Visual Function Lab


Night Vision

Night vision goggles operate by capturing infrared frequency light and displaying it as visible light onto a small screen placed in front of the eye. One of the drawbacks of this technology is the difficulty for the user in perceiving the depth of objects displayed on the night vision screen. There are differing opinions for why this occurs, and in our lab we are researching the possibility that difficulty in depth perception is due to the way that goggles limit eye movement.

In order to properly use night vision goggles, the user must focus their eye on a stationary point - the screen inside of the eyepiece. As a result, in order to gauge depth, the user must usually move their head. In one experiment, a participant sits wearing a pair of night vision goggles and attempts to move a pin to an equal depth as a pin placed earlier as part of the experiment. Using an eyetracker, how much (or how little) the eyes move as they look at objects from inside the goggles can be recorded to see how significant an effect staring at a single point has on the ability to perceive depth.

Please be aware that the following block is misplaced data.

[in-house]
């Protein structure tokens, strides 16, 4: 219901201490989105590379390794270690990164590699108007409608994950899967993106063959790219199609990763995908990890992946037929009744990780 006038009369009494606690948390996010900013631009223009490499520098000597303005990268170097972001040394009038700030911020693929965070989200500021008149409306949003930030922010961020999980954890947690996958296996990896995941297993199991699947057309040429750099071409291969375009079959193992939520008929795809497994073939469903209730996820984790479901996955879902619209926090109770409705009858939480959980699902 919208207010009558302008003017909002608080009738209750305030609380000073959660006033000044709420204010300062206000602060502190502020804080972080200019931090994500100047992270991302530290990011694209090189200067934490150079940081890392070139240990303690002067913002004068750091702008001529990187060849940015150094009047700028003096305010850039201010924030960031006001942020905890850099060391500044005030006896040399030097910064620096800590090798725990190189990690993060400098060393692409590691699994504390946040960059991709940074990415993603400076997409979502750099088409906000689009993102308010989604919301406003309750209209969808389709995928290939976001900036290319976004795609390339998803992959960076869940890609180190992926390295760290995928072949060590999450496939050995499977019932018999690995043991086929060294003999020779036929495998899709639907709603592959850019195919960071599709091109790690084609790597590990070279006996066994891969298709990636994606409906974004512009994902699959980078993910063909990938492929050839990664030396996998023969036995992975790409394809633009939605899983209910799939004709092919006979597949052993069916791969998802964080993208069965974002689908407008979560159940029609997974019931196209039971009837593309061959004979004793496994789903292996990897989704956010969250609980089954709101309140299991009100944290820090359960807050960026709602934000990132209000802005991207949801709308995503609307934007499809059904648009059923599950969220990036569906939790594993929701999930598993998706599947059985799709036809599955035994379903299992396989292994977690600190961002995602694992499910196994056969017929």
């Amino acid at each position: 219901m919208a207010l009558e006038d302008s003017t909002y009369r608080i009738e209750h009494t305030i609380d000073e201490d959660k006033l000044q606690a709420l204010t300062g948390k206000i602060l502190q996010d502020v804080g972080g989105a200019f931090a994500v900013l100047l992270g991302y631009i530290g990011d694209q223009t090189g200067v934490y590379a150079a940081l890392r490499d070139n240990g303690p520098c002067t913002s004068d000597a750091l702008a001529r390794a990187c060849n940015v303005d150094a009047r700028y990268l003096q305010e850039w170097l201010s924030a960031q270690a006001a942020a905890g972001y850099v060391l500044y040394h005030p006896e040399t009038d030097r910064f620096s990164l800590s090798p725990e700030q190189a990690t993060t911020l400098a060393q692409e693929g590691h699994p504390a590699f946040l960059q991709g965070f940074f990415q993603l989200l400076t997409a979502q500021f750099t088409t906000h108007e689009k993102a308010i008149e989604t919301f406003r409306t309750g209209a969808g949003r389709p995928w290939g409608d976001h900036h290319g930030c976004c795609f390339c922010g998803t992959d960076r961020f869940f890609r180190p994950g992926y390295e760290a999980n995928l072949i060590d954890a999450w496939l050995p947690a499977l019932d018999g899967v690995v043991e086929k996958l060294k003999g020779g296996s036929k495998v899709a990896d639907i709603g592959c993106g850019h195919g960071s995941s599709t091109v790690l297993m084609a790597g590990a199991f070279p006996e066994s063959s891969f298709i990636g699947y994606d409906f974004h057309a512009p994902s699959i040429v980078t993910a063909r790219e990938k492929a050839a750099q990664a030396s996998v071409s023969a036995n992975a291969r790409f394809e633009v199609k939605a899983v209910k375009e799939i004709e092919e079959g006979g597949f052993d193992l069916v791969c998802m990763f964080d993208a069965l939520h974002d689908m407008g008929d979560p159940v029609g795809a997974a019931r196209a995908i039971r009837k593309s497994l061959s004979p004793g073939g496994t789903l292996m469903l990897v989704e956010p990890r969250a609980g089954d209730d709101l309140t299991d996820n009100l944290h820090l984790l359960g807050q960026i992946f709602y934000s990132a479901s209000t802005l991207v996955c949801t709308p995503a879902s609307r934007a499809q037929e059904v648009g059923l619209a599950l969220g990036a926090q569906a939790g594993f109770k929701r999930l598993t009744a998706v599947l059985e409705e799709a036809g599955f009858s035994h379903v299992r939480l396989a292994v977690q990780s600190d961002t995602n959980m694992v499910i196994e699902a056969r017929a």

Further understanding how the eyes perceive depth in this way can potentially lead to more effective ways of presenting it on two-dimensional displays.

Alcohol and Eye Movement

Another way that the ability to perceive depth through motion is affected is by alcohol. While it is well understood that alcohol affects the ability to judge distances correctly, based on our findings, it may be more affected than we thought.

Effects on amblyopia and esotropia

Further understanding how these mechanisms work will allow us to understand what is happening inside the brain when an individual suffers from conditions like amblyopia or esotropia, which forces eyes to view the world through two distinct focal points instead of a single, unified point. Understanding how the brain interprets depth from each eye independently may help us better understand how the conditions are caused, and could potentially be better corrected.